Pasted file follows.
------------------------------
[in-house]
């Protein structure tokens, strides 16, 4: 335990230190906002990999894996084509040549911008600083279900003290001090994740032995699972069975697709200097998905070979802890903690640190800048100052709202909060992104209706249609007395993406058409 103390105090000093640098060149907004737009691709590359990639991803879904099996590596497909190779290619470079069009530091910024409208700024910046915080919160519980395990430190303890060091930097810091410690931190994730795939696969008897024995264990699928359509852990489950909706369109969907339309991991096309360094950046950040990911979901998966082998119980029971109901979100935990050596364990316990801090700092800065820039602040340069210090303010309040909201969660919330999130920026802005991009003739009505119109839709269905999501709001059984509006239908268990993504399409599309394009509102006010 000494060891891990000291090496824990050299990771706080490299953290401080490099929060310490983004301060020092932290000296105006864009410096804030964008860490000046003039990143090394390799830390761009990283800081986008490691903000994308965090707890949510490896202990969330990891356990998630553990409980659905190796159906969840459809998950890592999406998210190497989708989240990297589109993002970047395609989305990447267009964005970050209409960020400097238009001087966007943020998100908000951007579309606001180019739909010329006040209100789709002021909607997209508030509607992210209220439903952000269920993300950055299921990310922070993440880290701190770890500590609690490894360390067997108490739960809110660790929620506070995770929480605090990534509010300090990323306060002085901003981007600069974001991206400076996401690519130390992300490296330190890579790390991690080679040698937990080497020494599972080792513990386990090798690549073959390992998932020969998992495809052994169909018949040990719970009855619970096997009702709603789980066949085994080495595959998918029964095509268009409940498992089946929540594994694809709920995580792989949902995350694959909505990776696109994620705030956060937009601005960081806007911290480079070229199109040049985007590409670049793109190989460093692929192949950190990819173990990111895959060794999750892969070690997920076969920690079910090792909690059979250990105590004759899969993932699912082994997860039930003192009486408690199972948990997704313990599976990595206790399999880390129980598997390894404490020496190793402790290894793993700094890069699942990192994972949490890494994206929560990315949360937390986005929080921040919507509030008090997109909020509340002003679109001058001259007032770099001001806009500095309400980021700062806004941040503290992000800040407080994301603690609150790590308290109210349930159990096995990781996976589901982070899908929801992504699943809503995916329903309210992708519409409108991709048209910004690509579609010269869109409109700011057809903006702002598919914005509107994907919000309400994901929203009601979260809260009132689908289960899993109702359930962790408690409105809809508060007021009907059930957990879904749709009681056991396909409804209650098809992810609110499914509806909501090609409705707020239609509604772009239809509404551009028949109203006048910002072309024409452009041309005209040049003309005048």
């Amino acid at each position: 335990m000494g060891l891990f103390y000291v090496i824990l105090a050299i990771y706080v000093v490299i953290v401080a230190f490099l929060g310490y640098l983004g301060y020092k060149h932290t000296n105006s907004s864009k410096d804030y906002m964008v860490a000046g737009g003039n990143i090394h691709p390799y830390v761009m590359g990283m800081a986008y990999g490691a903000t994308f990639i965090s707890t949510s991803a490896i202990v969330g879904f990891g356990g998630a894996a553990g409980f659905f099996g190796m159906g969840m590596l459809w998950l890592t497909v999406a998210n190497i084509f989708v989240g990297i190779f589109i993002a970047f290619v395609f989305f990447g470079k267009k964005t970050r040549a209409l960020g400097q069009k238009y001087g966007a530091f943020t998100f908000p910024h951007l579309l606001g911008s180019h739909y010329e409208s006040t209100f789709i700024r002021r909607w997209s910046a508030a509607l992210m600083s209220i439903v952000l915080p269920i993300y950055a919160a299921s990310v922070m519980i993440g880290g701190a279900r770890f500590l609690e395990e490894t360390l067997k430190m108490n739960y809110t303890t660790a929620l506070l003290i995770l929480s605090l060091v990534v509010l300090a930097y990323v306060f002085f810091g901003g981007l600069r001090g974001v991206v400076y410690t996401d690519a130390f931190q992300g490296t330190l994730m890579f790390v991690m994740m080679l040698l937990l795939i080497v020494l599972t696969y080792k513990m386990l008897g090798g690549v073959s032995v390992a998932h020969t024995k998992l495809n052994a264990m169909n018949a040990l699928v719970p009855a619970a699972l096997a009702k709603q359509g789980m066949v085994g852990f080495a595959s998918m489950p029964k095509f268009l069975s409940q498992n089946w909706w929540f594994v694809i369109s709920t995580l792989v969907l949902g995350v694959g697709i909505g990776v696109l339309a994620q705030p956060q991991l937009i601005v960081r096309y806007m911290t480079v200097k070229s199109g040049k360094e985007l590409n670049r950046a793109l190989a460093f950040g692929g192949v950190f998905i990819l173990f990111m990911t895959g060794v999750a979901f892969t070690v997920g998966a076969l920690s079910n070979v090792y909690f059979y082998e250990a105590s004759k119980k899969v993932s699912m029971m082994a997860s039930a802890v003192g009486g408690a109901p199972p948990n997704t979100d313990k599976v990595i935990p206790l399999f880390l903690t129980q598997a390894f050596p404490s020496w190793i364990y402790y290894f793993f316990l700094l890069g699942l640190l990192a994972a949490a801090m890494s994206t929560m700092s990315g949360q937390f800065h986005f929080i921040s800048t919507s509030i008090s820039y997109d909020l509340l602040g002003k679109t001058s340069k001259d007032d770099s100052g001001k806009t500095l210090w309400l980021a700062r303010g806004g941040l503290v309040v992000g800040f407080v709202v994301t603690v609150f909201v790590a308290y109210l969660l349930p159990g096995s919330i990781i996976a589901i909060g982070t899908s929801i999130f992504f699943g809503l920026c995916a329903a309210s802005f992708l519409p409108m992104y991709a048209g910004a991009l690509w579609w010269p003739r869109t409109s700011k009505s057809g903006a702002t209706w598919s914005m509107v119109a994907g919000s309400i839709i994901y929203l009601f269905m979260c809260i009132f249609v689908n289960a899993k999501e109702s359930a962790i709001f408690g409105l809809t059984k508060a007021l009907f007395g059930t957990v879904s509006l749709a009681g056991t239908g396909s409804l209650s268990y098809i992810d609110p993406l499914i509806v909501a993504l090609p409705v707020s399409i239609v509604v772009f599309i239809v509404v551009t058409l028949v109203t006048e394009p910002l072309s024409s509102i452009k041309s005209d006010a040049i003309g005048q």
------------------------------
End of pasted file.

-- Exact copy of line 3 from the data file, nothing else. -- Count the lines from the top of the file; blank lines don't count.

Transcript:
């Amino acid at each position: 335990m000494g060891l891990f103390y000291v090496i824990l105090a050299i990771y706080v000093v490299i953290v401080a230190f490099l929060g310490y640098l983004g301060y020092k060149h932290t000296n105006s907004s864009k410096d804030y906002m964008v860490a000046g737009g003039n990143i090394h691709p390799y830390v761009m590359g990283m800081a986008y990999g490691a903000t994308f990639i965090s707890t949510s991803a490896i202990v969330g879904f990891g356990g998630a894996a553990g409980f659905f099996g190796m159906g969840m590596l459809w998950l890592t497909v999406a998210n190497i084509f989708v989240g990297i190779f589109i993002a970047f290619v395609f989305f990447g470079k267009k964005t970050r040549a209409l960020g400097q069009k238009y001087g966007a530091f943020t998100f908000p910024h951007l579309l606001g911008s180019h739909y010329e409208s006040t209100f789709i700024r002021r909607w997209s910046a508030a509607l992210m600083s209220i439903v952000l915080p269920i993300y950055a919160a299921s990310v922070m519980i993440g880290g701190a279900r770890f500590l609690e395990e490894t360390l067997k430190m108490n739960y809110t303890t660790a929620l506070l003290i995770l929480s605090l060091v990534v509010l300090a930097y990323v306060f002085f810091g901003g981007l600069r001090g974001v991206v400076y410690t996401d690519a130390f931190q992300g490296t330190l994730m890579f790390v991690m994740m080679l040698l937990l795939i080497v020494l599972t696969y080792k513990m386990l008897g090798g690549v073959s032995v390992a998932h020969t024995k998992l495809n052994a264990m169909n018949a040990l699928v719970p009855a619970a699972l096997a009702k709603q359509g789980m066949v085994g852990f080495a595959s998918m489950p029964k095509f268009l069975s409940q498992n089946w909706w929540f594994v694809i369109s709920t995580l792989v969907l949902g995350v694959g697709i909505g990776v696109l339309a994620q705030p956060q991991l937009i601005v960081r096309y806007m911290t480079v200097k070229s199109g040049k360094e985007l590409n670049r950046a793109l190989a460093f950040g692929g192949v950190f998905i990819l173990f990111m990911t895959g060794v999750a979901f892969t070690v997920g998966a076969l920690s079910n070979v090792y909690f059979y082998e250990a105590s004759k119980k899969v993932s699912m029971m082994a997860s039930a802890v003192g009486g408690a109901p199972p948990n997704t979100d313990k599976v990595i935990p206790l399999f880390l903690t129980q598997a390894f050596p404490s020496w190793i364990y402790y290894f793993f316990l700094l890069g699942l640190l990192a994972a949490a801090m890494s994206t929560m700092s990315g949360q937390f800065h986005f929080i921040s800048t919507s509030i008090s820039y997109d909020l509340l602040g002003k679109t001058s340069k001259d007032d770099s100052g001001k806009t500095l210090w309400l980021a700062r303010g806004g941040l503290v309040v992000g800040f407080v709202v994301t603690v609150f909201v790590a308290y109210l969660l349930p159990g096995s919330i990781i996976a589901i909060g982070t899908s929801i999130f992504f699943g809503l920026c995916a329903a309210s802005f992708l519409p409108m992104y991709a048209g910004a991009l690509w579609w010269p003739r869109t409109s700011k009505s057809g903006a702002t209706w598919s914005m509107v119109a994907g919000s309400i839709i994901y929203l009601f269905m979260c809260i009132f249609v689908n289960a899993k999501e109702s359930a962790i709001f408690g409105l809809t059984k508060a007021l009907f007395g059930t957990v879904s509006l749709a009681g056991t239908g396909s409804l209650s268990y098809i992810d609110p993406l499914i509806v909501a993504l090609p409705v707020s399409i239609v509604v772009f599309i239809v509404v551009t058409l028949v109203t006048e394009p910002l072309s024409s509102i452009k041309s005209d006010a040049i003309g005048q």